WASHINGTON - Bank holding companies are gobbling up political dollars and making campaign contributions faster than their nonbank competitors, according to an American Banker review of Federal Election Commission filings from the 16 largest political action committees run by financial services firms.

Three banking organizations raised the most cash in the first quarter, according to the review: Bank One Corp., Bank of America Corp., and Wells Fargo & Co. Bank One's PAC had nearly $723,000 on hand as of March 31, more than the combined war chests of runners-up Bank of America (nearly $391,000) and Wells ($309,550). Whether Chicago-based Bank One can maintain that profile is in doubt in the wake of recent financial troubles, management shifts, and the departure of its top lobbyist, observers said.

Close behind are a mixture of insurance, securities, and banking companies with more than $200,000 each to spend during the six months remaining before the elections: Morgan Stanley Dean Witter & Co., MetLife, Goldman Sachs, and Chase Manhattan Corp.

Political fund-raisers are eyeing these tallies and are expected to swoop in for major contributions to fund last-ditch television ads this fall.

"In September, there is a rush for bucks," said Marty Farmer, a retired bank lobbyist.

Indeed, some political action committees did not spend much early in the year despite significant reserves, though some others wasted no time in loosening the purse strings.

Bank One also led the big spenders, forking over $292,100 for campaign contributions and operating expenses in the first quarter. Included were $15,000 each to the National Republican Congressional Committee, Democratic Congressional Campaign Committee, and Democratic Senatorial Campaign Committee; thousands of dollars in transfers to state-affiliated PACs; and donations to key lawmakers such as Senate Banking Committee member Rod Grams, R-Minn., and Rep. Michael G. Oxley, R-Ohio, of the House Commerce Committee. Bank of America's PAC made more than $183,000 in outlays, and two Citigroup PACs spent more than $162,000 combined.

Like many of its peers, Charlotte, N.C.-based Bank of America gave money all around the country and across party lines. Among its gifts were $2,000 to Sen. Spencer Abraham, R-Mich. - the sponsor of digital signature legislation backed by the industry - as well as $1,000 each to two junior members of the Senate Banking Committee, Rick Santorum, R-Pa., and Charles E. Schumer, D-N.Y. A hometown lawmaker, Rep. Mel Watt, a North Carolina Democrat on the House Banking Committee, got $3,000 for his primary race.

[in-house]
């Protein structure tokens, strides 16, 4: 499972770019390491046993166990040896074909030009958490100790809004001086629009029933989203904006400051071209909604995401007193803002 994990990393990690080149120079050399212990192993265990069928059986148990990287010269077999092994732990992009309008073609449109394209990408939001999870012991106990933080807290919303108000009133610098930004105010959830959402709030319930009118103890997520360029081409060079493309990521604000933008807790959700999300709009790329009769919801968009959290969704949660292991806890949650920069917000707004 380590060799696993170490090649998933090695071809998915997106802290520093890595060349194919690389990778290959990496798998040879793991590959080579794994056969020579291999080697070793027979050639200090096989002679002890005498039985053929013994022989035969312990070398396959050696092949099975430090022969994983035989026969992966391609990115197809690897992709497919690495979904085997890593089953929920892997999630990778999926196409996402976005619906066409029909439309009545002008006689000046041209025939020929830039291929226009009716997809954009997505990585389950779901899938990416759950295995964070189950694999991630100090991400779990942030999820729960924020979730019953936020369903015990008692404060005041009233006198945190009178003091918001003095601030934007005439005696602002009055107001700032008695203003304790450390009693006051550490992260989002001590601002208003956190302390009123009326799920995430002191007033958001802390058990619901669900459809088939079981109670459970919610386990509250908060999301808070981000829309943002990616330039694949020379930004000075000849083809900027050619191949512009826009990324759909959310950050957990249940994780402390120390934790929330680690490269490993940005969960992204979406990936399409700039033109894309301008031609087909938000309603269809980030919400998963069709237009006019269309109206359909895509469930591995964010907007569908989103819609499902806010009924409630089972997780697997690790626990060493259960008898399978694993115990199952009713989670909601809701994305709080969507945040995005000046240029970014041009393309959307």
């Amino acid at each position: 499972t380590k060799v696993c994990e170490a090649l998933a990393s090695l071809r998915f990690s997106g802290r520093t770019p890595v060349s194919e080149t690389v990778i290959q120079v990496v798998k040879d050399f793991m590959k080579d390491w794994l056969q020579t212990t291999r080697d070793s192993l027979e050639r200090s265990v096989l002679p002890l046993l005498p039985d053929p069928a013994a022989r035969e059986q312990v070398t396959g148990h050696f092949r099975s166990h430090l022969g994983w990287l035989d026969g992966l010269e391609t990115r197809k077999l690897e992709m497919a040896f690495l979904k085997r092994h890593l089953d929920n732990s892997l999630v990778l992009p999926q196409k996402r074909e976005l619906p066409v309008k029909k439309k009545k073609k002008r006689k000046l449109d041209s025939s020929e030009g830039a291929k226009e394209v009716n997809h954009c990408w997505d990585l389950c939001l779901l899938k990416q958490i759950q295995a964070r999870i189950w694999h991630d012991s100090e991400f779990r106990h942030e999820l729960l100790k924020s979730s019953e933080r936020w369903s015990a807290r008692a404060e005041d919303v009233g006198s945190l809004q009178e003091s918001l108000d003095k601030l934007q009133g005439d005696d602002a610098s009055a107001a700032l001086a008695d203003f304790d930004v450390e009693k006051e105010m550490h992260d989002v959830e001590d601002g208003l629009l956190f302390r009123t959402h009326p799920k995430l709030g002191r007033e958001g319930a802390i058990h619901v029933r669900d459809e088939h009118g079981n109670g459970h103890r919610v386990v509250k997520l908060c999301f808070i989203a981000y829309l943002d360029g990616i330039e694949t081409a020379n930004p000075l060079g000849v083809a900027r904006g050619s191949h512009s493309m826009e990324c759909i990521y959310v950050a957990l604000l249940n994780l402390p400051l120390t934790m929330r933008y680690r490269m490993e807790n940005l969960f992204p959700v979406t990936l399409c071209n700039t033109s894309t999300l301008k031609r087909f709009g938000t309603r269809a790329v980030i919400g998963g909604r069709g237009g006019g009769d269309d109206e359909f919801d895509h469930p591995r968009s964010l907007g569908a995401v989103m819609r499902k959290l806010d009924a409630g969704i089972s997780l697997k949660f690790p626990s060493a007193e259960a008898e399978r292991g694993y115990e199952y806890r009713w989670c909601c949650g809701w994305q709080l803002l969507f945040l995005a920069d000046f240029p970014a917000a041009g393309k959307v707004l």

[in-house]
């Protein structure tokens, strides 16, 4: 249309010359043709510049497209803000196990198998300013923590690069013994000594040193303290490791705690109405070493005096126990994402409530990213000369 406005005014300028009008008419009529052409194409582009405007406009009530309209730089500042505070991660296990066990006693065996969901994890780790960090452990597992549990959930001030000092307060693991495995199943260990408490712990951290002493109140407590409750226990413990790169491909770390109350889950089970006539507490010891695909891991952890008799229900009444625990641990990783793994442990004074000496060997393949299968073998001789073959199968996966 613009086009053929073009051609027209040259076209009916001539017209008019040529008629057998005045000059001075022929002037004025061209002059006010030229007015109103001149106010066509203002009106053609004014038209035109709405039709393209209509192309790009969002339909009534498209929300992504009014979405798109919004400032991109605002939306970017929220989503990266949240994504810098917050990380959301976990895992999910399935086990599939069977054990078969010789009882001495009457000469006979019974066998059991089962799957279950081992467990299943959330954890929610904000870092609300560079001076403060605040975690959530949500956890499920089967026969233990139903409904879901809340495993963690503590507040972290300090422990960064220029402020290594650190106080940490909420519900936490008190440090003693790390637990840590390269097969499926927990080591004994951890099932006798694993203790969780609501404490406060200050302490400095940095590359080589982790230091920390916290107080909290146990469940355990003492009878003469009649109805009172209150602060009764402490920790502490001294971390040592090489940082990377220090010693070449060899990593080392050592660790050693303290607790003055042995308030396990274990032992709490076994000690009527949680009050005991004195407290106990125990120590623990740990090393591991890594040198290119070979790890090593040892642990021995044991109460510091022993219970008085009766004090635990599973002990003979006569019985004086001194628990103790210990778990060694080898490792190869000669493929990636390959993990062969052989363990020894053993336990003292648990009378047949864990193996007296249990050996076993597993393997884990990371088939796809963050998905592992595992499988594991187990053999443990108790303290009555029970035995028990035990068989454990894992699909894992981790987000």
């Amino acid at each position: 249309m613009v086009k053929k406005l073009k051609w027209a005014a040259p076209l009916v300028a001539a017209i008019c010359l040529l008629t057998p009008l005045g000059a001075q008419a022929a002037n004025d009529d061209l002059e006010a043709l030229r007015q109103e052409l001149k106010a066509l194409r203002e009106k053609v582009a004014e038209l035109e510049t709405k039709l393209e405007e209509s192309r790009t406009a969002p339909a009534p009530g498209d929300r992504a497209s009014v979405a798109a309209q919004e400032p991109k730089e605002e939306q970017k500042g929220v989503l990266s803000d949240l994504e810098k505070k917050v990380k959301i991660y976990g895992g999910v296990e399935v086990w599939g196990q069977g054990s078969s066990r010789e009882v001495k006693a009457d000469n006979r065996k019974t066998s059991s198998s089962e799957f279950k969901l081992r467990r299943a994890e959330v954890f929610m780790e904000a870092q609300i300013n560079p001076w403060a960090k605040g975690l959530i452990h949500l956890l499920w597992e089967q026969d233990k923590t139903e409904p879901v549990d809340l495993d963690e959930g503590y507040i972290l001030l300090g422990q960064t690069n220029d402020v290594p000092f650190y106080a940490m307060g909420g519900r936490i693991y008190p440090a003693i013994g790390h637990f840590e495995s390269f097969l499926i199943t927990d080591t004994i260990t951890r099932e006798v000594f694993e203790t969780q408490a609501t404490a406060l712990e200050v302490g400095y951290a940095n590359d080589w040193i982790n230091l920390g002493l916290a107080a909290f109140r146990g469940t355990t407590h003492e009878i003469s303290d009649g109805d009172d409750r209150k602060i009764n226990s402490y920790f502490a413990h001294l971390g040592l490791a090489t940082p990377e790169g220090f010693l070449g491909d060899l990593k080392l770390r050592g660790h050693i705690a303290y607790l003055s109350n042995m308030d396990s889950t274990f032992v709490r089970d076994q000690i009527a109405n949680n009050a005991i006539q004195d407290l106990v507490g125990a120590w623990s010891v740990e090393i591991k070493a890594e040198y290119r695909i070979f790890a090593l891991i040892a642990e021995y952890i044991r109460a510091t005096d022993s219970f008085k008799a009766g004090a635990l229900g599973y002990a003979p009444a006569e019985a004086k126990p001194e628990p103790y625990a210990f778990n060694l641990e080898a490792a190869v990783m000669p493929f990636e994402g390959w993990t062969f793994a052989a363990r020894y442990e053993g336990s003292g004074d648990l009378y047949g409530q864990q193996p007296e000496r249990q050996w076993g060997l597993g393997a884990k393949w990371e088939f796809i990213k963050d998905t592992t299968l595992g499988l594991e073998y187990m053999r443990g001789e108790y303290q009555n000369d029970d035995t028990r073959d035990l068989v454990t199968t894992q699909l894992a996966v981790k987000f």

Bank of America also dished out a total of $60,000 in mid-January to the House and Senate campaign committees of both parties, $15,000 to each group.

Citigroup Inc. donated $10,000 in March to former Nebraska Gov. Ben Nelson, who is uncontested in next week's Democratic primary to succeed Sen. Bob Kerrey, who has said he will not seek re-election. It contributed $3,000 to Senate Banking Committee Chairman Phil Gramm in February and $2,000 to the Florida Bankers Association State PAC in March. Citigroup steered $1,000 each to Sen. Carl Levin, D-Mich., a co-sponsor of anti-money-laundering legislation; Rep. John J. LaFalce of New York, the ranking Democrat on the House Banking Committee; and Sen. Abraham.

Chase gave $5,000 in February to Sen. Schumer; $1,000 to Rep. Bill McCollum, a Republican running for the Senate in Florida; $5,000 to the Financial Services Roundtable PAC; and $2,500 to the Securities Industry Association PAC.

Meanwhile, the contenders to be the next House Banking Committee chairman are collecting industry dollars.

Rep. Richard H. Baker, R-La., edged out Rep. Marge Roukema, R-N.J., during the first three months of the year. He got $4,000 from Wells Fargo, $1,000 from Chase, and $500 from Allstate Insurance Co., according to FEC filings.

Rep. Roukema got $2,000 from Morgan Stanley, and $1,000 each from Bank of America, Goldman Sachs, Wells Fargo, and American Express.

However, if the Democrats win control of the House, then Rep. LaFalce is expected to take the committee's reins. He got $1,000 each from Citigroup and Morgan Stanley.

Sen. Paul S. Sarbanes of Maryland, the ranking Democrat on the Senate Banking Committee, who is up for re-election this year, got $1,000 each from Chase and Morgan Stanley.

Besides the $3,000 from Citigroup, Sen. Gramm - whose next race would be in 2002 - pulled in $13,000 from Goldman Sachs in February and $5,000 in March from American Express Co.

Unlike his counterpart Sen. Gramm, House Banking Committee Chairman Jim Leach showed up in none of these filings. The Iowa Republican, who has pledged to step down from the panel's helm if he wins re-election, does not accept PAC nor out-of-state contributions.

To avoid legal limitations on what they may do to support candidates, corporations encourage their employees to form political action committees. PACs' funding comes from contributions by these employees, often through payroll deductions. Contributions to candidates' committees by PACs, so-called hard money, are strictly limited to $5,000 per primary and $5,000 for the general election. Soft money contributions are unregulated gifts to political groups for get-out-the-vote activities.

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